Tobacco consumption is the leading cause of disease and death worldwide. The 16th World Conference on Tobacco OR Health in Abu Dhabi urged countries to take steps to reduce the consumption of tobacco. Organizers insisted that tobacco use, in all its forms, is a major contributor to the occurrence of non-communicable disease, such as cancer, cardiovascular disease, diabetes and respiratory diseases. Therefore, the five-day global anti-tobacco conference also called for wider implementation of World Health Organization guidelines for cutting smoking rates and reducing the burden of non-communicable diseases.
Tobacco causes one in six of all non-communicable diseases (NCD) deaths and that almost half of current tobacco users will eventually die of tobacco-related disease. The World Health Organization (WHO) says NCDs kill 35 million people annually, of whom 80% are in low- and middle-income countries. The WHO claimed that one person dies every six seconds due to tobacco, and nearly six million people each year. It warns that unless urgent action is taken, the annual death toll could rise to eight million by 2030; and despite a decline in the number of smokers in many countries, more needs to be done to curb tobacco use to meet the global target of a 30% reduction in consumption by 2025.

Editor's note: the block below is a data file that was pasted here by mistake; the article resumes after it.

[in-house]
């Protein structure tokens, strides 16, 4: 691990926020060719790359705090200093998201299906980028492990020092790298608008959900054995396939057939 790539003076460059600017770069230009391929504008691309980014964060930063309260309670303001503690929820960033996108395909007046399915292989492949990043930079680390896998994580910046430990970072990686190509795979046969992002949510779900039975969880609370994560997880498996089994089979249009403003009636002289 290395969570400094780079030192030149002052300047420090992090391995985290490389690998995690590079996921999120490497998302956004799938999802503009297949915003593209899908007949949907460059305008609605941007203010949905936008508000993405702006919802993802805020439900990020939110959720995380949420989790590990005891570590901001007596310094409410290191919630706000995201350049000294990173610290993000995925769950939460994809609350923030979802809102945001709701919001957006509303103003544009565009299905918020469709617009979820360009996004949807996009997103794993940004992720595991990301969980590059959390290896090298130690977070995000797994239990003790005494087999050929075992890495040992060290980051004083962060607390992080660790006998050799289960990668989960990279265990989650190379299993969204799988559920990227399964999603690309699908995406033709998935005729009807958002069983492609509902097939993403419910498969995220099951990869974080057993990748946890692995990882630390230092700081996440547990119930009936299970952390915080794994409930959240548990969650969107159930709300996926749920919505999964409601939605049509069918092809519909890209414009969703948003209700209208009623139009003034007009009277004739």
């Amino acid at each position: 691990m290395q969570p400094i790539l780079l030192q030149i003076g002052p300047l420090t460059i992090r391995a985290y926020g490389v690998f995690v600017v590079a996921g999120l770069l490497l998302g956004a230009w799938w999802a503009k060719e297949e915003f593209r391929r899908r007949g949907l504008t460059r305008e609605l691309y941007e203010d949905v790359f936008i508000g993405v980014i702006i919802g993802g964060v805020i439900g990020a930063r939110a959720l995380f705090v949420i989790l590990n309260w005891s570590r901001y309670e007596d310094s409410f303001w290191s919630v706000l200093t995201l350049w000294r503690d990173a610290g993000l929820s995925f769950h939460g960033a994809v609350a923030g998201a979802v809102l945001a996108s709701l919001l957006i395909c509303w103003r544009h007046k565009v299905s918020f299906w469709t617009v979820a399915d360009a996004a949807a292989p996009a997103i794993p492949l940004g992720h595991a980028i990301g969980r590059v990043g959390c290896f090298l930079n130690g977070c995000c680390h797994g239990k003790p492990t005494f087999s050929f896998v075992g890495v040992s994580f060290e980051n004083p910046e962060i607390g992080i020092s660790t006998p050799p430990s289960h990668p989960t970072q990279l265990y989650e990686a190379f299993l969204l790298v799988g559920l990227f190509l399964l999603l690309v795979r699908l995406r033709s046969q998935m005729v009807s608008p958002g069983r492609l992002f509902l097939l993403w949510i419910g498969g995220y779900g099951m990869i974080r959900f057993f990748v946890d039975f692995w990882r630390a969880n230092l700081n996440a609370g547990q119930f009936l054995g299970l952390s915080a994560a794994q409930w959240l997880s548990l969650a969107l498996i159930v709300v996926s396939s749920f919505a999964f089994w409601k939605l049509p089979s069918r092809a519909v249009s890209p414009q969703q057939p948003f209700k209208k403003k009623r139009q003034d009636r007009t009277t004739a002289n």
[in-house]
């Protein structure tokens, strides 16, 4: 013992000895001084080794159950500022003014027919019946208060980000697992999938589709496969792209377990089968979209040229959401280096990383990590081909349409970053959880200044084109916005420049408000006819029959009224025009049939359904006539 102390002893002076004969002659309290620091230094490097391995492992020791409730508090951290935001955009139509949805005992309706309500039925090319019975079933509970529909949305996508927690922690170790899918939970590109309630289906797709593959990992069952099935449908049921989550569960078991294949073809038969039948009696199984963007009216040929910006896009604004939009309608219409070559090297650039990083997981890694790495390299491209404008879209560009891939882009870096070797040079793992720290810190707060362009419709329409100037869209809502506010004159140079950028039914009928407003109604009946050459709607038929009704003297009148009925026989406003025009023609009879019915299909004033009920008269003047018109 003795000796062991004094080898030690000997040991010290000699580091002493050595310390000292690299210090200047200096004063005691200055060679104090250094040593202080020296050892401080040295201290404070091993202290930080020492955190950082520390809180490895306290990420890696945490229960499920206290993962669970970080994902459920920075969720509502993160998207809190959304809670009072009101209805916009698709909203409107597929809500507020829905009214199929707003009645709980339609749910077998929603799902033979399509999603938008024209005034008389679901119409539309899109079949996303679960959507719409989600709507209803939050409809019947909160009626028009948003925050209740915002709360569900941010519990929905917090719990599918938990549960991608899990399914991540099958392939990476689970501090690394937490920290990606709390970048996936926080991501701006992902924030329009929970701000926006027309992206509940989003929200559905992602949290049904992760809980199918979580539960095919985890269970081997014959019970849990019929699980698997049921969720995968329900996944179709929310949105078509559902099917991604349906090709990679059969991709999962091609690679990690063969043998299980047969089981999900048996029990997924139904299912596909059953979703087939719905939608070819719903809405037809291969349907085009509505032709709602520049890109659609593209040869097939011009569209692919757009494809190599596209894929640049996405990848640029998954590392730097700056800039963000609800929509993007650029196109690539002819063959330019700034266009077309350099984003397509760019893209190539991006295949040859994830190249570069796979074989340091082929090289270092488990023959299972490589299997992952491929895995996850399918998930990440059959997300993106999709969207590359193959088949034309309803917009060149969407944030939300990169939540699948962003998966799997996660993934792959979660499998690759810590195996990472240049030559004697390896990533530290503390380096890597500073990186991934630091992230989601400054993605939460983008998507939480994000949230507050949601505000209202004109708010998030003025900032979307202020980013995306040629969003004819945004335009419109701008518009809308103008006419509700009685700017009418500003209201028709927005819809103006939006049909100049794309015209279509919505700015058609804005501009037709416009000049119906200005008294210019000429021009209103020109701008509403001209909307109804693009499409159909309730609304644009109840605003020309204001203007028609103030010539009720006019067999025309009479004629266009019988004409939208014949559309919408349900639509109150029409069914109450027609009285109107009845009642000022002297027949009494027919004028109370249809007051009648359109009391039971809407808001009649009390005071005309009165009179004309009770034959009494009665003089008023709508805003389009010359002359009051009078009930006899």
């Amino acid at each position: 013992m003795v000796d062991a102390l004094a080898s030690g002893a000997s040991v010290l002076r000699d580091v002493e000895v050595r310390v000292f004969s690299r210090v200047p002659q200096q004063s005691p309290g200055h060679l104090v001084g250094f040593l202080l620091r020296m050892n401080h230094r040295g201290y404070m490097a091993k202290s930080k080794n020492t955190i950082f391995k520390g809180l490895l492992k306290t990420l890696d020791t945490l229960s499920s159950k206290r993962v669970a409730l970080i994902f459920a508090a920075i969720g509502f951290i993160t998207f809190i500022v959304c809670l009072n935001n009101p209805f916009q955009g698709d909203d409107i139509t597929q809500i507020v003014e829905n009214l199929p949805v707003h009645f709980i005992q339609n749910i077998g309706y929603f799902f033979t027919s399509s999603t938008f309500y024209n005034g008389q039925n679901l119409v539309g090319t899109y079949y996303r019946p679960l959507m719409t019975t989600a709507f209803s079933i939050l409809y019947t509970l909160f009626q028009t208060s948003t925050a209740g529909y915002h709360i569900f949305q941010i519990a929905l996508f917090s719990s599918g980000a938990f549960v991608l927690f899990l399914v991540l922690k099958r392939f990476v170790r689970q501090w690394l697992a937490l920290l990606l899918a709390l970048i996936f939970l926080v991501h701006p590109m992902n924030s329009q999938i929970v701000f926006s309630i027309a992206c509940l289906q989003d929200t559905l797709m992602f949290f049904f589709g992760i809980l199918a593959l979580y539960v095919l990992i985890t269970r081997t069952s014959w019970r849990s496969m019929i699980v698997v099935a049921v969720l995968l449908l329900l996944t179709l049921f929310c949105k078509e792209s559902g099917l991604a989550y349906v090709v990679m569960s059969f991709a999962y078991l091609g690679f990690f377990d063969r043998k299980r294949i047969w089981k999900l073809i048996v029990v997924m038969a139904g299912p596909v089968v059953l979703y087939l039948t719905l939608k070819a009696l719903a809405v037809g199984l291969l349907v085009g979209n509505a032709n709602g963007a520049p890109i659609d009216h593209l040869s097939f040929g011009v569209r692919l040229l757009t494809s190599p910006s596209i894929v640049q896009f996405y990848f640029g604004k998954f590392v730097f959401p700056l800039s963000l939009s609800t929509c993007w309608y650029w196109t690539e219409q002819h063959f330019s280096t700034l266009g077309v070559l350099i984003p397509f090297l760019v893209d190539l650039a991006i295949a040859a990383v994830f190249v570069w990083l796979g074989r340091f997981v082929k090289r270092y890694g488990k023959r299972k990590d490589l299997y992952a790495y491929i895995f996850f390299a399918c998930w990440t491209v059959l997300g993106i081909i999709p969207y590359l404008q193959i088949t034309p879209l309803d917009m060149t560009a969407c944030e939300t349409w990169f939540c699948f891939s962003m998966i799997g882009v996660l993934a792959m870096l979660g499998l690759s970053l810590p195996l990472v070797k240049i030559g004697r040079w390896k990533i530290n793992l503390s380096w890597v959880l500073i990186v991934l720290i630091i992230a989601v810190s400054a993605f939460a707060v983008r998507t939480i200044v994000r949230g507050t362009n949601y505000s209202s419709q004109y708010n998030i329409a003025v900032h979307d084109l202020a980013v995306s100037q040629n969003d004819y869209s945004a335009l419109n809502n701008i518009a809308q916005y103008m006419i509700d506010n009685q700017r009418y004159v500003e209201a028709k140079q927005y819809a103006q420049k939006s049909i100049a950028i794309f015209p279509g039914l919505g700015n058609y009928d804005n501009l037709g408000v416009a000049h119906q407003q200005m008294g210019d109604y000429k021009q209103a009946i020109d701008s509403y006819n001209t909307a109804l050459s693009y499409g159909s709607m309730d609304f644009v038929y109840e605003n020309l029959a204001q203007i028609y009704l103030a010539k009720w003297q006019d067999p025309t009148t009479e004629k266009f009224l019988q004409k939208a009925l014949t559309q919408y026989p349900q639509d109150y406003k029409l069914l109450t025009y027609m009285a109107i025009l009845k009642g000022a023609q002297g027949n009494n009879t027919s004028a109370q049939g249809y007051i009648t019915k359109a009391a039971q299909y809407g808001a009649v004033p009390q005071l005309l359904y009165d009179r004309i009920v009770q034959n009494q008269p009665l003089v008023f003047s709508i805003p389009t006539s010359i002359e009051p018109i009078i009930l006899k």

The WHO guidelines on steps governments can take to cut smoking rates, includes punitive tax measures; bans on tobacco advertising, promotion and sponsorship; the creation of smoke-free work and public spaces, prominent health warnings on tobacco packages and combating illicit trade. The treaty was signed by 180 countries but implementation has fallen short of objectives, and the conference urged global cooperation to fully implement it.
The conference called for all countries to have ratified the treaty by 2018, at as well as for at least 30 countries to have adopted plain packaging and at least 100 requiring graphic warnings covering more than 50% of cigarette packets. It said that at least 15 additional countries should introduce a 70% hike in taxes on the retail price of tobacco products. The conference also supported an initiative to be voted by parliament in the Australian state of Tasmania Tuesday to ban tobacco sales to all those born this century, to achieve a 'tobacco-free generation'.